Malam Umar Mohammed Nasko is the Niger State gubernatorial candidate of the Peoples Democratic Party (PDP). In this interview with select journalists, he bares his mind on his decision to govern Niger State. Umar Muhammad Puma was there.
You’re one of the most discussed governorship candidates in Nigeria, both within your party and from the opposition; you’ve been at war with some people over your ambition. How do you feel about this and do you feel threatened?
Let me quickly correct that I’m not at war with any one; neither do I even consider anyone really at war with me. It’s not unusual for a politician to be challenged by those aspiring for the same office as him. That’s exactly why it’s called a political contest. I did not come into politics with the expectation of having an easy sail. I knew what I was getting into from the very day I made up my mind to run for this office with the intention of touching the lives of our people. What, I think, makes an outstanding politician isn’t just his perception of politics as adversarial, but his determination to withstand distracting challenges or witch-hunts. Whoever has chosen to tread the paths of politics has indeed subjected himself to public scrutiny, often very unfairly. And I’m not exempted from this.
Why do you want to be governor?
I’ve always been passionate about human welfare. In fact, nothing pleases me more than being in, or given, a position to influence people’s lives positively. The satisfaction I got in all the time I touched lives and especially having uplifting feedbacks for giving a person or people hope, inspired me to embark on this life of a service to humanity, which is my own understanding of politics. Though my decision to be a governor isn’t an arbitrary one, it’s formed by my public service career as a Commissioner and then Chief of Staff. At all the ministries I headed as Commissioner, I made sure that I left a legacy to not just inspire my successor but contribute my quota to the development of Nigeria. As a Commissioner for Tourism, I worked hard and redeemed the tourism potentials in Niger State, and if you’ve followed the political and social events in Niger State, you wouldn’t have missed how we revived, introduced and hosted several festivals to boost this industry. We recognised that tourism was an under-utilised sector. We highlighted the tourism potentials of ideals like Zuma Rock, Gurara Water Falls, Zungeru Colonial Ruins, etc. I also introduced “Green the Niger Initiative” in developing an eco-friendly Niger State. At the Ministry of Works and Infrastructural Development and the Ministry of Environment, my engagements and experiences also redefined my understanding of the challenges of leadership, and I must now be thankful that, as a Chief of Staff, I got to understand the intricacies of governing a state as diverse and complex as Niger State. I hope I didn’t deviate; all I’m trying to say is, I’ve spent a significant part of my life in public administration already, and now my focus is on the next challenge, which is a victory in the February polls.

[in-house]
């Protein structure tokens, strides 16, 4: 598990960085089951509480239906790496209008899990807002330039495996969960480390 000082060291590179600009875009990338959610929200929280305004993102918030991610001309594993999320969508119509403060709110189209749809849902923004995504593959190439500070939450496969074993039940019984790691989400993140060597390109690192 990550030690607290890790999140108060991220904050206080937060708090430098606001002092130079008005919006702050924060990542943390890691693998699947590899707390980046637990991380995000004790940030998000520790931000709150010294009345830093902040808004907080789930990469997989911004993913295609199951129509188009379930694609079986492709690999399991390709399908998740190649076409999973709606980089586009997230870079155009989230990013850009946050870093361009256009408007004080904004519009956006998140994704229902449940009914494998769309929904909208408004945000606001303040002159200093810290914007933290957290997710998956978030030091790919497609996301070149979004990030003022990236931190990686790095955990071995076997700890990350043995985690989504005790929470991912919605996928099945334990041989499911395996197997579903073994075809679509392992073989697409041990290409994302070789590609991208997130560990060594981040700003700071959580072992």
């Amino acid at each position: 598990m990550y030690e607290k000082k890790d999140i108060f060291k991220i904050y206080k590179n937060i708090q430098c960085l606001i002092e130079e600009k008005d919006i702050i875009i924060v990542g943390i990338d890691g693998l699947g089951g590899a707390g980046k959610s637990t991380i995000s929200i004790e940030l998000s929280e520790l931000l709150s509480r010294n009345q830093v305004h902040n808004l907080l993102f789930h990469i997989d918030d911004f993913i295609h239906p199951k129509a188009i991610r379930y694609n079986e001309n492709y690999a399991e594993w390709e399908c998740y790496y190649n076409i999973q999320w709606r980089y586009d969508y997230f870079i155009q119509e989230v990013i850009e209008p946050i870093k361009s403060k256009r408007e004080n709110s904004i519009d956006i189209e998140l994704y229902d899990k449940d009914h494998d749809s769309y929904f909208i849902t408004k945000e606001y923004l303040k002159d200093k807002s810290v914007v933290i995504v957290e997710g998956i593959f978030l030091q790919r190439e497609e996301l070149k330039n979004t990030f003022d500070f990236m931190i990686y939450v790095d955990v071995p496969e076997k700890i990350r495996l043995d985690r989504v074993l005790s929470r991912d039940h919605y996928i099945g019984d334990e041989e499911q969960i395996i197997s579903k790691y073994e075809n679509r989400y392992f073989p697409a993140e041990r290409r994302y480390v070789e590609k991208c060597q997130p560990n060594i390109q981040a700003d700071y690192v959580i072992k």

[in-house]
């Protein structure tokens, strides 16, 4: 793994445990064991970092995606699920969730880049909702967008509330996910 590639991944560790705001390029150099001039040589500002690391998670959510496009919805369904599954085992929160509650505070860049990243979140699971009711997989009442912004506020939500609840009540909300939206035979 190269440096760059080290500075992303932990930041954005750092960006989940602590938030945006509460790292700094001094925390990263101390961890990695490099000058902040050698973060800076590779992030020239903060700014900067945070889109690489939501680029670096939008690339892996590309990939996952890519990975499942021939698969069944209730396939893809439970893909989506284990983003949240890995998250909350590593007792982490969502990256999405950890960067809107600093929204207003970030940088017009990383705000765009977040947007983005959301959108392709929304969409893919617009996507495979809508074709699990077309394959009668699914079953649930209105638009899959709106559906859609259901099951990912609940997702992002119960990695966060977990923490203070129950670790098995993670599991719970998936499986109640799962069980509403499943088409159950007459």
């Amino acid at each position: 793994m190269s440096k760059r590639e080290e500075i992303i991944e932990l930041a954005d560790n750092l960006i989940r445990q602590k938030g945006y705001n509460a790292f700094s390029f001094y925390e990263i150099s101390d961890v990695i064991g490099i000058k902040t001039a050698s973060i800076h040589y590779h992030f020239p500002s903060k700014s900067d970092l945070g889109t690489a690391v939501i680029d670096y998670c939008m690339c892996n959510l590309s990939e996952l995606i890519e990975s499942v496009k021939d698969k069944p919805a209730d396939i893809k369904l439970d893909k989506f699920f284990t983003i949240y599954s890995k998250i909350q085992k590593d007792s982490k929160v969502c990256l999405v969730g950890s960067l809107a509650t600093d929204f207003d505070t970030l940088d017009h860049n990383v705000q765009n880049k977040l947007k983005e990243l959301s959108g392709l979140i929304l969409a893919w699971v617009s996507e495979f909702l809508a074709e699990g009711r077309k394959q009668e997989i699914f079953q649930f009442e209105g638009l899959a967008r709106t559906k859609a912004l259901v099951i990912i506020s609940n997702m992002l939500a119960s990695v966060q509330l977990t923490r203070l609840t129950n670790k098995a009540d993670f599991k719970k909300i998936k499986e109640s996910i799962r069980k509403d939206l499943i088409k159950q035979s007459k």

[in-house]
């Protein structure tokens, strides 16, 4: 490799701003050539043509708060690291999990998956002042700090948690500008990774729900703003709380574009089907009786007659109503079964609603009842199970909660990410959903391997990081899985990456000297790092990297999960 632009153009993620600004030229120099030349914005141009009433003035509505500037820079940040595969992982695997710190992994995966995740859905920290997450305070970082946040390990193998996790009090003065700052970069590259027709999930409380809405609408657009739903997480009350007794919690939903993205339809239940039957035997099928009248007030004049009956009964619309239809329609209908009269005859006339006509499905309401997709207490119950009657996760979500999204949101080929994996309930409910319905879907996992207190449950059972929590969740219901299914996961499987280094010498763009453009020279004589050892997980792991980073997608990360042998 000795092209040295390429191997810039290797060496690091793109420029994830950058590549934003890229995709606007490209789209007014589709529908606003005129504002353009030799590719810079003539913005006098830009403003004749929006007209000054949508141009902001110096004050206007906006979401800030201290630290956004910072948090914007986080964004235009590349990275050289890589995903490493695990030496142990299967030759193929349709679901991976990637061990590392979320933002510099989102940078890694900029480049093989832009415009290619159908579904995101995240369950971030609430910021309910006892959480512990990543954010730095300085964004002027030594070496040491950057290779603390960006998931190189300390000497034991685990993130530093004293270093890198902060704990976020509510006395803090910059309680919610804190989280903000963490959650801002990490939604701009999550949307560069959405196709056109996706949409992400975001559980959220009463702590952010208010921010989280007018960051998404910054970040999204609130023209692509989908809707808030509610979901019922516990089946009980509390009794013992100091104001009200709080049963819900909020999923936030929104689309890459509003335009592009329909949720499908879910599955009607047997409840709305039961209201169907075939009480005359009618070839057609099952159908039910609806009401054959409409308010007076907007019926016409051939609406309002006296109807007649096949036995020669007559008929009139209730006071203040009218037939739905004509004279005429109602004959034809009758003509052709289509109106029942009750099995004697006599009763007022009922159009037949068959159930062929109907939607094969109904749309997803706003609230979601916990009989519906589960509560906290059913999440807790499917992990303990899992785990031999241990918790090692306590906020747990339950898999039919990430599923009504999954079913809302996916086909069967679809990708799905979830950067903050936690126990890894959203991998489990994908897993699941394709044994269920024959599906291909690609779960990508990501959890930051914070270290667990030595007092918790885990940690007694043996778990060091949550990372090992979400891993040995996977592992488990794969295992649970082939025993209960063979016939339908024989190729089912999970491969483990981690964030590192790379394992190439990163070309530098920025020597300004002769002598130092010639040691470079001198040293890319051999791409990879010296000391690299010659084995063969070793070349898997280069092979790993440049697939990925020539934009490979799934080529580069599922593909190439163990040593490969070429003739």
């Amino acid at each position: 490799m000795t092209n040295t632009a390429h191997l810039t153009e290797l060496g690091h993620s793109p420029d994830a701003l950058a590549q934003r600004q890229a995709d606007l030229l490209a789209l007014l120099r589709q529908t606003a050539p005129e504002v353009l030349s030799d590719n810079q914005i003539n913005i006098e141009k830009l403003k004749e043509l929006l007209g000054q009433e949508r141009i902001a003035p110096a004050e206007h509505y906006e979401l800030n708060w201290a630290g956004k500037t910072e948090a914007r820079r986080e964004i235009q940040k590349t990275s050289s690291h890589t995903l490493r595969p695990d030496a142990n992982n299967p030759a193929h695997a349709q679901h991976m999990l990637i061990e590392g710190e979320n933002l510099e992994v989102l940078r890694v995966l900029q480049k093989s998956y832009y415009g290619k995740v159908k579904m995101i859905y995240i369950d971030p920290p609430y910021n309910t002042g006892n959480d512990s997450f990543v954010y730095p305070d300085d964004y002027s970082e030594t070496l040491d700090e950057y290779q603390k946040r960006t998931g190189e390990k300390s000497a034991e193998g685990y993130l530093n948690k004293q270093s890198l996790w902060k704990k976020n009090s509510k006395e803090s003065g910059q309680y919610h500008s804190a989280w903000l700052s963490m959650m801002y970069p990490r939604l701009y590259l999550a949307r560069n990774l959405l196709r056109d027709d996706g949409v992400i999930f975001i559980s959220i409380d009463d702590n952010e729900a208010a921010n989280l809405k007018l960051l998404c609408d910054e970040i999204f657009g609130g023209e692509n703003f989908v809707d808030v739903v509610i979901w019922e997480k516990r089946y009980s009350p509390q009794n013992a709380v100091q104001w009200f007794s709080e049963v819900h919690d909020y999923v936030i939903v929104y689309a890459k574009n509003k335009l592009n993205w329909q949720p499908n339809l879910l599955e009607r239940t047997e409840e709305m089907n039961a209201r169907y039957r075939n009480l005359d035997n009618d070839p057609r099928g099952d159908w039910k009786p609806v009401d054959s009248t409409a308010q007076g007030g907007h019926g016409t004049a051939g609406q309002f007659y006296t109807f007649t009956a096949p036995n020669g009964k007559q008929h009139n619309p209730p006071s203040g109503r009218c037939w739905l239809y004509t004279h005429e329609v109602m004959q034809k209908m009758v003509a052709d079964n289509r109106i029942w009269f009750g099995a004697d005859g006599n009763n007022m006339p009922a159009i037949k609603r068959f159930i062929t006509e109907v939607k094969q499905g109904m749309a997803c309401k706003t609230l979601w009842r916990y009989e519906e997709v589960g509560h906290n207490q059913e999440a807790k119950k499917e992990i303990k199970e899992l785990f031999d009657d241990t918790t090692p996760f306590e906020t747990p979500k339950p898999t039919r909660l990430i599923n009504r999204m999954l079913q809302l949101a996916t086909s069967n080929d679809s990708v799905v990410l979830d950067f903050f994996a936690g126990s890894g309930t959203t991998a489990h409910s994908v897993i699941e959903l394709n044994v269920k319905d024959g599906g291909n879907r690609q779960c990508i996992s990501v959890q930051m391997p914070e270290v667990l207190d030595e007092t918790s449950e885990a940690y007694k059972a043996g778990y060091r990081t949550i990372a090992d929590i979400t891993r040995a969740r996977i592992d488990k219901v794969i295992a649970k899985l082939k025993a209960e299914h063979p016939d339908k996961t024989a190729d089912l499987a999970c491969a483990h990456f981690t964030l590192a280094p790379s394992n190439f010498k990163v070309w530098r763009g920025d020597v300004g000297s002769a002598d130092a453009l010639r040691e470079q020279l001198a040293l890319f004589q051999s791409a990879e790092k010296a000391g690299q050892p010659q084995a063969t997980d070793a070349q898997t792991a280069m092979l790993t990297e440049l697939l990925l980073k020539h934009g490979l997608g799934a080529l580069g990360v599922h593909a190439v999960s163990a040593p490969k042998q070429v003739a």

What is your relationship with other aspirants that lost out to you in the primaries in which you emerged winner and also the candidate of the opposition in the forthcoming general elections?
Have you heard me or read about me attacking anyone of them? While I understand that it’s natural to be bitter on losing an election, I think it’s ill-advised to allow myself to be drawn into any form of rivalry with them. If anyone of them had emerged winner, I would’ve been fully in solidarity and also give my best in making sure that he makes the right decisions in this period running up to the next election. No matter what, I still consider them members of my party, and I’ll do everything possible to make sure that we’re on good terms. Our interest remains promotions of our party, and now that I represent the interest of this same party of which they’re still members, it’ll only be wiser to continue respecting them.
How about the opposition party and its candidate? Do you consider him a threat?
In politics, the aim of any candidate is to emerge as winner. If you ask him the same question, I’m sure he will only assure you of his optimism. What I don’t do is engaging in the politics of personality attack instead of issues. I refuse to allow even those close to me to attack the personality of any politician against me. I want us to stick to issues, and these issues are the ideas and policies we wish to employ in developing Niger State. It’s really distracting to bother about some insignificant campaigns of calumny. The job is Niger State, and unless Niger is the issue being attacked, I’ll continue advising and encouraging supporters and well-wishers in and outside the state to remain focused.
Let us end this with a question you must have been tired of hearing, are you in any way distracted by the prevailing debate over your youthfulness?
Actually, that only motivates me. I don’t feel challenged, only grateful, that an opportunity has come for this generation to earn another political representative. But don’t forget that Cross River’s Governor Donald Duke was 38, a year younger, when he was elected in 1999. You don’t need to be told of his policies, and how he was indeed plugged to modern ideas in changing the face of his state, outperforming his older contemporaries. I’ve been enjoying massive supports from the youth across the state, but this is not to say that the older people have discriminated against my candidacy. I’m so happy to have been so accepted by both the young and the old in Niger State, and for me, this is a validation of the prospect of the Nigerian youth.